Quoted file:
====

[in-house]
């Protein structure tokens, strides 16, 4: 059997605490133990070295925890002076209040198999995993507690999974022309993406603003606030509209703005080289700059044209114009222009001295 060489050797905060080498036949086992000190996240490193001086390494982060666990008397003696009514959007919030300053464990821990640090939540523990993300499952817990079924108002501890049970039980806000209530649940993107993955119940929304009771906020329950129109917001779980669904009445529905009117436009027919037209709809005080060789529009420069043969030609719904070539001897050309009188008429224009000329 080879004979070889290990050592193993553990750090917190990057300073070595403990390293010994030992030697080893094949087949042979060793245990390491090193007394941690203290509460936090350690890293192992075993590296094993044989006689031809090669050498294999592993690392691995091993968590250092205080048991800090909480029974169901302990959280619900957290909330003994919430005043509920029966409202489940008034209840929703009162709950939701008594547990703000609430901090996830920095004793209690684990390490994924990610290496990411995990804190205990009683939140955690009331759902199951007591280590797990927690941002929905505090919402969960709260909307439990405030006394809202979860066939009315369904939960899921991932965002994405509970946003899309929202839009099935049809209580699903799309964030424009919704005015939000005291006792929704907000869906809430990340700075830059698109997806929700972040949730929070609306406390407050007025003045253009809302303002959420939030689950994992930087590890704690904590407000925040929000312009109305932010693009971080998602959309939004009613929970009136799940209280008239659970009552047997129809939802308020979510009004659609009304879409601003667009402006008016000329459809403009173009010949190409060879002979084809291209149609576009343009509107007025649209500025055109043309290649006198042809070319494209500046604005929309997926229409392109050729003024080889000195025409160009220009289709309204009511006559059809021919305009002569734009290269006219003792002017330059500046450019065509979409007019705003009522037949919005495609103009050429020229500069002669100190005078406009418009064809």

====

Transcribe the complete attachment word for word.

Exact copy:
[in-house]
């Protein structure tokens, strides 16, 4: 059997605490133990070295925890002076209040198999995993507690999974022309993406603003606030509209703005080289700059044209114009222009001295 060489050797905060080498036949086992000190996240490193001086390494982060666990008397003696009514959007919030300053464990821990640090939540523990993300499952817990079924108002501890049970039980806000209530649940993107993955119940929304009771906020329950129109917001779980669904009445529905009117436009027919037209709809005080060789529009420069043969030609719904070539001897050309009188008429224009000329 080879004979070889290990050592193993553990750090917190990057300073070595403990390293010994030992030697080893094949087949042979060793245990390491090193007394941690203290509460936090350690890293192992075993590296094993044989006689031809090669050498294999592993690392691995091993968590250092205080048991800090909480029974169901302990959280619900957290909330003994919430005043509920029966409202489940008034209840929703009162709950939701008594547990703000609430901090996830920095004793209690684990390490994924990610290496990411995990804190205990009683939140955690009331759902199951007591280590797990927690941002929905505090919402969960709260909307439990405030006394809202979860066939009315369904939960899921991932965002994405509970946003899309929202839009099935049809209580699903799309964030424009919704005015939000005291006792929704907000869906809430990340700075830059698109997806929700972040949730929070609306406390407050007025003045253009809302303002959420939030689950994992930087590890704690904590407000925040929000312009109305932010693009971080998602959309939004009613929970009136799940209280008239659970009552047997129809939802308020979510009004659609009304879409601003667009402006008016000329459809403009173009010949190409060879002979084809291209149609576009343009509107007025649209500025055109043309290649006198042809070319494209500046604005929309997926229409392109050729003024080889000195025409160009220009289709309204009511006559059809021919305009002569734009290269006219003792002017330059500046450019065509979409007019705003009522037949919005495609103009050429020229500069002669100190005078406009418009064809």